Report of Nepal’s Indigenous Peoples for Voluntary National Review of Nepal Under the UN High-Level Political Forum on Sustainable Development

The Shadow Report is prepared collectively by Indigenous Peoples’ Network for SDGs in Nepal to respond to the Voluntary National Review of Nepalese government under the UN High Level Political Forum on Sustainable Development, 10 – 19 July 2017. The report highlights progress of implementation of the SDGs in the country from the perspective of indigenous peoples. This includes challenges in SDGs implementation as well as recommendations from the network to the Nepalese government with regard to the realization of the SDGs.

Read the Executive Summary of the report below

This summary highlights the report submitted for Nepal’s Voluntary National Review during the High Level Political Forum on Sustainable Development being held from 10 to 19 July 2017 in UN headquarters New York.

Nepal is a diverse country in terms of ethnicity, languages, cultures, religions and geography. The recently promulgated 2015 Constitution of Nepal declares Nepal as multi-ethnic, multilingual, multi-religious, multi-cultural and with diverse regional characteristics. According to 2011 census, there are 125 caste/ethnic groups, 123 languages and 10 religious groups. Among them, indigenous peoples (IPs) comprise 35.8 percent of the total population.  Nepal has legally recognised 59 indigenous nationalities, referred to as Adivasi Janajati.

The 11 articles of the 2015 Constitution are against the rights of IPs, 23 articles are discriminatory to the IPs49 articles are exclusionary to them and 5 articles are tend to establish the supremacy of ruling caste groups. In this regard, the new Constitution affects the implementation of the Sustainable Development Goals (SDGs) mainly in three ways to indigenous peoples of Nepal. First, the constitution lacks effective inclusion of all groups, including IPs, in state structures. Second, it lacks effective and meaningful participation of IPs at all levels including in decision making and thirdly, it excludes IPs’ issues and concerns that directly affect and question the mainstreaming of IPs at all levels of SDGs.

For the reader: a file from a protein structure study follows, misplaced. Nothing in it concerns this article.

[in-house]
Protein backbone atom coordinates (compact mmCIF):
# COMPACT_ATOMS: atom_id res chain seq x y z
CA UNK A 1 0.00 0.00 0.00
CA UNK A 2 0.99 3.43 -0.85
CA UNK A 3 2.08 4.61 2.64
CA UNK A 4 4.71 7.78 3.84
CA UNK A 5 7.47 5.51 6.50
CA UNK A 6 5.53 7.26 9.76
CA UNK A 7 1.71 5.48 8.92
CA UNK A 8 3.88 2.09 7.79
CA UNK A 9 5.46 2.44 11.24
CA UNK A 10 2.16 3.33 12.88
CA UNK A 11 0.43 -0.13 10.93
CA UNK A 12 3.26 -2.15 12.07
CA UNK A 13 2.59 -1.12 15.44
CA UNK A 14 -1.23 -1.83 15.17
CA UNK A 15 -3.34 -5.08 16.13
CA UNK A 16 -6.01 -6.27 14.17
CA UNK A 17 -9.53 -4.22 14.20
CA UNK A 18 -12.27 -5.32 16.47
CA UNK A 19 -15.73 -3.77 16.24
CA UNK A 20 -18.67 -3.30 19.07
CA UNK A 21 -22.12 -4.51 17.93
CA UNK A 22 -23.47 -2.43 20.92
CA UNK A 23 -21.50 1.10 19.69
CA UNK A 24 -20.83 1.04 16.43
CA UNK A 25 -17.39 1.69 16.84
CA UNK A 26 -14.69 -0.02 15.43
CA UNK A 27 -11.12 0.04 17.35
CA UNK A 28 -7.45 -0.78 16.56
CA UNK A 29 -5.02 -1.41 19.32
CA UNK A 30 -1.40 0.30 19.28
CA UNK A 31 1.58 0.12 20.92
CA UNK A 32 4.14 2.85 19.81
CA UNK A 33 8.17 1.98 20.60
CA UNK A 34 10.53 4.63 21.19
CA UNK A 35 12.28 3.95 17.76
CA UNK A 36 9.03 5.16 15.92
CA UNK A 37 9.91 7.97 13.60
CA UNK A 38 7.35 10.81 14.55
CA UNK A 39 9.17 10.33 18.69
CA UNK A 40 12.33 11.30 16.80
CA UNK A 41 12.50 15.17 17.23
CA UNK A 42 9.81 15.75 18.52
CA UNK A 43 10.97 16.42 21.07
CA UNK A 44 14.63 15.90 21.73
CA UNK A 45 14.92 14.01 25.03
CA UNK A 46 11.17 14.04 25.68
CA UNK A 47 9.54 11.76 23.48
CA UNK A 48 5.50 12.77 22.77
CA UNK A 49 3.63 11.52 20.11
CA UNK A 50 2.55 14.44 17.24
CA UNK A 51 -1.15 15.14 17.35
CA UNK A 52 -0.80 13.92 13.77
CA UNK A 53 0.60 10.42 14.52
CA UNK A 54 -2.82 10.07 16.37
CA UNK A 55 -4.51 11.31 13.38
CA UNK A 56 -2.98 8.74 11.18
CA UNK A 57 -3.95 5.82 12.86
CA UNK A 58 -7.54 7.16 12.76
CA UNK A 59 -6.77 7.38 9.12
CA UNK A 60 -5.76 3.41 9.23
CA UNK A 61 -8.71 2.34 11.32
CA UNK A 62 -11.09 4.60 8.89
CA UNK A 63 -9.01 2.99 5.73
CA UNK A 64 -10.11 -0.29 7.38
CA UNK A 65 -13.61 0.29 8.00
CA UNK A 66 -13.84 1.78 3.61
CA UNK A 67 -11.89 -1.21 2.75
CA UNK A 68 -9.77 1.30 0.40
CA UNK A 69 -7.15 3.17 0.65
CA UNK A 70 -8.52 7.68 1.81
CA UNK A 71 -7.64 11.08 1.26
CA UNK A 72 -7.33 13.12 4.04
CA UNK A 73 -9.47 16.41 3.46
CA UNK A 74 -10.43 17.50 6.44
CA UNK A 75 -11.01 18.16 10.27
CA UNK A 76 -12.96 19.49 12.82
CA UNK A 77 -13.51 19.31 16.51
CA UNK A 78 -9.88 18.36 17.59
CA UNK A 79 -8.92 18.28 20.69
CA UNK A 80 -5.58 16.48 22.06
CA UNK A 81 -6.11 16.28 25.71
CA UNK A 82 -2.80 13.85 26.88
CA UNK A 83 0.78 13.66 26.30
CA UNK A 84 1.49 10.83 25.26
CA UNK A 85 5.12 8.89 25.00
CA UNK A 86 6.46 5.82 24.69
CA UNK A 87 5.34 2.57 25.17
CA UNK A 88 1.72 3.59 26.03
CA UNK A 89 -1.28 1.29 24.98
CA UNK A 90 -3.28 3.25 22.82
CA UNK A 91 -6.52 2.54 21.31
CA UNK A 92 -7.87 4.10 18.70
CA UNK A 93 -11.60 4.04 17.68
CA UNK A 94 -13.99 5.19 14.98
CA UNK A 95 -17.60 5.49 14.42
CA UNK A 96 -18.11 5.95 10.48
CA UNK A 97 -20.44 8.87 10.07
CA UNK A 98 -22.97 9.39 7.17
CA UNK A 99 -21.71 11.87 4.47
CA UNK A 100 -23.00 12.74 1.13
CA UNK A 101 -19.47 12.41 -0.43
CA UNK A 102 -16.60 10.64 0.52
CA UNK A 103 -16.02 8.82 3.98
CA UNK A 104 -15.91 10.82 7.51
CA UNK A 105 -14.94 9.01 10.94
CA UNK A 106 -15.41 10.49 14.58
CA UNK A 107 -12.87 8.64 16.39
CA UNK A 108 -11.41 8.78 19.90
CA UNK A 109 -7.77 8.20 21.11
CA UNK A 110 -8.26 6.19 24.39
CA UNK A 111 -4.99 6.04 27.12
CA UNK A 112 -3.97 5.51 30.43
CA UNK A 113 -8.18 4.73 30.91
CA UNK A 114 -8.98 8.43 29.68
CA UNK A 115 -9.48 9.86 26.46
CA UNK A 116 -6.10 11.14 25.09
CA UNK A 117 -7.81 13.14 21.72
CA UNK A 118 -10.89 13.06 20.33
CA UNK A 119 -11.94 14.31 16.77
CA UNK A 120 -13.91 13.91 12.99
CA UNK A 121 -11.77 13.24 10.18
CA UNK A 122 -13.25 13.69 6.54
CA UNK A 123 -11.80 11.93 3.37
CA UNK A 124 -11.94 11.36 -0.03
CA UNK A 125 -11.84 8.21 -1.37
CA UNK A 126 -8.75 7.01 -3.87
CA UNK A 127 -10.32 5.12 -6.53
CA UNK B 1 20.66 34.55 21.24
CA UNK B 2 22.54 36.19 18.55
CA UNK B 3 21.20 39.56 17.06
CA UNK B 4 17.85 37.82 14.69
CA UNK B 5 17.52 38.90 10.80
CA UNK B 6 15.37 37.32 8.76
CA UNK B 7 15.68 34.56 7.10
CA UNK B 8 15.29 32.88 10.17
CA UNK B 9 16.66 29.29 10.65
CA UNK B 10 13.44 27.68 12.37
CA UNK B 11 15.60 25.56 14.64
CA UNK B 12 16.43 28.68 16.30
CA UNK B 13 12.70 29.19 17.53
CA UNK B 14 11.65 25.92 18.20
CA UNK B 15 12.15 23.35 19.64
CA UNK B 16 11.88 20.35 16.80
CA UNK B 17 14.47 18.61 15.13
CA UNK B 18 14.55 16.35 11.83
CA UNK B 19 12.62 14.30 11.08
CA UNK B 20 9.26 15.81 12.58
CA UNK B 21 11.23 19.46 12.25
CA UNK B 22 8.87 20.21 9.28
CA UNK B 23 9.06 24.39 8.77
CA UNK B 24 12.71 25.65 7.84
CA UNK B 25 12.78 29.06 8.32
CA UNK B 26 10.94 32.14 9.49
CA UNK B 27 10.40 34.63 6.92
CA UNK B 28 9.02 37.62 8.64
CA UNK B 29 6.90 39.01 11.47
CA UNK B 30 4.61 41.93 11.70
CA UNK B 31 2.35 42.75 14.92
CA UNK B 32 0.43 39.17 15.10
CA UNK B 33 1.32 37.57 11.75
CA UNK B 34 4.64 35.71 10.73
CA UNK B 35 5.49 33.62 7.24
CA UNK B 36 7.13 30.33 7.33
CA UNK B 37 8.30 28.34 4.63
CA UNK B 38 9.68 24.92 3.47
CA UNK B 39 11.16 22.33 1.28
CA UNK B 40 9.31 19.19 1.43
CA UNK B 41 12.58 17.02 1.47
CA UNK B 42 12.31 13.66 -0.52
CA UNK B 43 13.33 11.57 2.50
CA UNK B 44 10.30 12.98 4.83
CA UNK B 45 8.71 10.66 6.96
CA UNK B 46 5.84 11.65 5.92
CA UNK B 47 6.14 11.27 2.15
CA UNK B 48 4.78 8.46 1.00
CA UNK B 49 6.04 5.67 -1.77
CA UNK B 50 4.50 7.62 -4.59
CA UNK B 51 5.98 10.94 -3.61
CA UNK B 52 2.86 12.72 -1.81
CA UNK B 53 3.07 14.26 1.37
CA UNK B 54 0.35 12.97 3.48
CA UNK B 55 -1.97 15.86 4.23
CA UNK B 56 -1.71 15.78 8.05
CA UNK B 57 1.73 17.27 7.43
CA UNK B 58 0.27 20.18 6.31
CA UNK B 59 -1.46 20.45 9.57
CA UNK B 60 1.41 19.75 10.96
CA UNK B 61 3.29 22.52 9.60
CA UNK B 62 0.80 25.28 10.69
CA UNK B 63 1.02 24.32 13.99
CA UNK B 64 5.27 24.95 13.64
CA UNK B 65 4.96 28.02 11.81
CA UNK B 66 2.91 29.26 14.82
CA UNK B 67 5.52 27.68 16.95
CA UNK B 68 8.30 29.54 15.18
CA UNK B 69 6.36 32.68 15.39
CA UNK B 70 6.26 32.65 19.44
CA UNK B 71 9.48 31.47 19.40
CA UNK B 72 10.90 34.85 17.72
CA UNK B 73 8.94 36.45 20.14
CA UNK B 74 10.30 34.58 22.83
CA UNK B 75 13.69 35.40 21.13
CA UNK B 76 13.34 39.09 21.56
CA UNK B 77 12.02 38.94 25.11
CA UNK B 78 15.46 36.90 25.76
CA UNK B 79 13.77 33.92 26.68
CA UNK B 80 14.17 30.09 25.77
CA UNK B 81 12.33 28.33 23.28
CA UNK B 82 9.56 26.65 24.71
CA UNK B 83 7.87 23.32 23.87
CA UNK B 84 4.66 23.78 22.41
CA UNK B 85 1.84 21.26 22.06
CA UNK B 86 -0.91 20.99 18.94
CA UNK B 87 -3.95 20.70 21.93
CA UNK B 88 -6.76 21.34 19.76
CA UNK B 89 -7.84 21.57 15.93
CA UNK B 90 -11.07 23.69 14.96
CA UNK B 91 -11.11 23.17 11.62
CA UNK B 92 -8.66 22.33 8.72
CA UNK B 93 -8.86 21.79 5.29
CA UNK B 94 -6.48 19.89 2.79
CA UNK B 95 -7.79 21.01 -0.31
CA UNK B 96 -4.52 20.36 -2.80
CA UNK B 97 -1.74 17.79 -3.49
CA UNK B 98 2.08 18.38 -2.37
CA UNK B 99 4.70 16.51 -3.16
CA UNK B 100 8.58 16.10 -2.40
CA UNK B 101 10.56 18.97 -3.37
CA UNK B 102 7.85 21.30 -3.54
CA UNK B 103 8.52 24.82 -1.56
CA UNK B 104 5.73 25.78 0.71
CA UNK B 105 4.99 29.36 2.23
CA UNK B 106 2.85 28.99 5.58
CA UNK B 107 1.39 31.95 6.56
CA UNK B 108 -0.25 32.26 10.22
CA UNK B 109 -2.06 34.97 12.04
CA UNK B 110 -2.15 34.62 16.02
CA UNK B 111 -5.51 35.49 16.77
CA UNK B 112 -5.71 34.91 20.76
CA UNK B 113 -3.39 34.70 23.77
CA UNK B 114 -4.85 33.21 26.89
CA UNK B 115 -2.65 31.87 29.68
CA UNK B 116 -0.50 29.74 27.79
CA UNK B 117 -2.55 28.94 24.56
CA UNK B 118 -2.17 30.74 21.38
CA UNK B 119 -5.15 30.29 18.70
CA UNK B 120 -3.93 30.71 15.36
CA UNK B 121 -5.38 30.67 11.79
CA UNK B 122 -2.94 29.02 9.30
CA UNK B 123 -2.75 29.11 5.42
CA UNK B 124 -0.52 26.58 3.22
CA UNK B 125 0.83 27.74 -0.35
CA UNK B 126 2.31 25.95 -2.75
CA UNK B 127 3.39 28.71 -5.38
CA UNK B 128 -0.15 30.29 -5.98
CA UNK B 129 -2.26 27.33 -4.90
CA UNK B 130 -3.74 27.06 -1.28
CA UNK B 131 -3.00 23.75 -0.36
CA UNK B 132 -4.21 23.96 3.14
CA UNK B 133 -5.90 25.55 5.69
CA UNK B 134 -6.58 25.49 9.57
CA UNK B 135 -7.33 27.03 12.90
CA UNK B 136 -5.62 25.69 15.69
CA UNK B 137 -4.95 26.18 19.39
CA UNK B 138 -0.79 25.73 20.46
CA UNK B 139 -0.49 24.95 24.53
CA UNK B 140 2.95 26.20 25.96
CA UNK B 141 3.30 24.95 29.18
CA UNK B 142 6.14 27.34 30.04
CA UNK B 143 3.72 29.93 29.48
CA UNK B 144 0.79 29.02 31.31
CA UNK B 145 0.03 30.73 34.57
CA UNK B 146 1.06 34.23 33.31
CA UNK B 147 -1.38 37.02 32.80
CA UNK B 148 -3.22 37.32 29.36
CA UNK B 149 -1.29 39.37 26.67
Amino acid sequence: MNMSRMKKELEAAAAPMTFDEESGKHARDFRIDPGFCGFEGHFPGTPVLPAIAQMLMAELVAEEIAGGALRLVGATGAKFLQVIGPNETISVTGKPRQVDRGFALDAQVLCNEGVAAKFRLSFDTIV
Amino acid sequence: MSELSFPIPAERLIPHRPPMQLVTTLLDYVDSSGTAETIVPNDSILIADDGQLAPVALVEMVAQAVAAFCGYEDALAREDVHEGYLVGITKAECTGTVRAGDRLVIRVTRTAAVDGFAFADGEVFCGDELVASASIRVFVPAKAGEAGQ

Indigenous peoples’ organizations of Nepal have collectively prepared this report. Several rounds of meeting were held and various reports and publications of government institutions, university and civil society organisations consulted in the course of preparation of the report.

The poverty level of the IPs is higher than that of the ruling caste groups. Among hill indigenous peoples, nearly one-fourth (24.6%) are living below the poverty line whereas the hill Brahmin’s poverty is 10.34%.[1]The major reason behind their poverty is the lack of recognition and promotion of their traditional occupation and lifestyles. Similarly, hunger is rampant among the marginalised indigenous communities; for instance, the Chepangs in the central Nepal constantly face food crisis and hunger. Early marriage, safe drinking water and access to modern toilet facilities are the major indicators of health and wellbeing. 35.48% IPs get married before the age of 18 and 82.32% IPs have access to safe drinking water where only 36.48% have access to modern toilet facilities.

Indigenous women are seeking for recognition of their distinct identity. But often they are ignored in the overall discussion on women, which disregards their specific concerns regarding access to economic opportunities and social and cultural development. The ruling caste women most often captured those opportunities for women. Industrialisation and infrastructure development project mostly initiated in the lands of IPs often disregard the right to information and Free, Prior and Informed Consent (FPIC) of IPs. Also, there is no mechanism established by the government and corporate sectors to ensure their right to FPIC.

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[1] LAHURNIP (2014) A Study on the Socio-Economic Status of Indigenous Peoples in Nepal, P.27.

Click here to download full report.

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